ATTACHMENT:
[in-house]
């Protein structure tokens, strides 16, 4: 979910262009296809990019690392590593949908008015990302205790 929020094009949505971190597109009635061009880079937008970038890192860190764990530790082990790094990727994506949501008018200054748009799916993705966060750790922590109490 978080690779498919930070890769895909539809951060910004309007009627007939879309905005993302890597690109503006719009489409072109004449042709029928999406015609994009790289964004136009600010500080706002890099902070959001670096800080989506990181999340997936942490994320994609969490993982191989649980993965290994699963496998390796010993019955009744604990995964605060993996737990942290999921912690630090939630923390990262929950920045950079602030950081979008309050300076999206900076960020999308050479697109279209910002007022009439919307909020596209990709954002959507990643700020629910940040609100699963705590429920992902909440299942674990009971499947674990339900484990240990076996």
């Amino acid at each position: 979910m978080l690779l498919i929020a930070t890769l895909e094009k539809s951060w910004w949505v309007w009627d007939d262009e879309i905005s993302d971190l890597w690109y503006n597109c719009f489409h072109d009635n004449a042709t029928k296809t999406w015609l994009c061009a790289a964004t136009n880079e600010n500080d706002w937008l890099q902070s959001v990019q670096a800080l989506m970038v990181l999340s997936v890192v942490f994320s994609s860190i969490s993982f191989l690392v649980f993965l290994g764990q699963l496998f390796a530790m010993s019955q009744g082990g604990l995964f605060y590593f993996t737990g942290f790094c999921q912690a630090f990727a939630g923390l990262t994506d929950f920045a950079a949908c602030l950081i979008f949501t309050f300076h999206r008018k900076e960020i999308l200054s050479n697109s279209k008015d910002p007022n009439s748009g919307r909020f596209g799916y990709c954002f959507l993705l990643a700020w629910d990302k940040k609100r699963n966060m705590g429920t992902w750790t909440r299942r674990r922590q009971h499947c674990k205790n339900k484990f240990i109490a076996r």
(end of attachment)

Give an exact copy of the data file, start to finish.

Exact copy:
[in-house]
């Protein structure tokens, strides 16, 4: 979910262009296809990019690392590593949908008015990302205790 929020094009949505971190597109009635061009880079937008970038890192860190764990530790082990790094990727994506949501008018200054748009799916993705966060750790922590109490 978080690779498919930070890769895909539809951060910004309007009627007939879309905005993302890597690109503006719009489409072109004449042709029928999406015609994009790289964004136009600010500080706002890099902070959001670096800080989506990181999340997936942490994320994609969490993982191989649980993965290994699963496998390796010993019955009744604990995964605060993996737990942290999921912690630090939630923390990262929950920045950079602030950081979008309050300076999206900076960020999308050479697109279209910002007022009439919307909020596209990709954002959507990643700020629910940040609100699963705590429920992902909440299942674990009971499947674990339900484990240990076996």
């Amino acid at each position: 979910m978080l690779l498919i929020a930070t890769l895909e094009k539809s951060w910004w949505v309007w009627d007939d262009e879309i905005s993302d971190l890597w690109y503006n597109c719009f489409h072109d009635n004449a042709t029928k296809t999406w015609l994009c061009a790289a964004t136009n880079e600010n500080d706002w937008l890099q902070s959001v990019q670096a800080l989506m970038v990181l999340s997936v890192v942490f994320s994609s860190i969490s993982f191989l690392v649980f993965l290994g764990q699963l496998f390796a530790m010993s019955q009744g082990g604990l995964f605060y590593f993996t737990g942290f790094c999921q912690a630090f990727a939630g923390l990262t994506d929950f920045a950079a949908c602030l950081i979008f949501t309050f300076h999206r008018k900076e960020i999308l200054s050479n697109s279209k008015d910002p007022n009439s748009g919307r909020f596209g799916y990709c954002f959507l993705l990643a700020w629910d990302k940040k609100r699963n966060m705590g429920t992902w750790t909440r299942r674990r922590q009971h499947c674990k205790n339900k484990f240990i109490a076996r």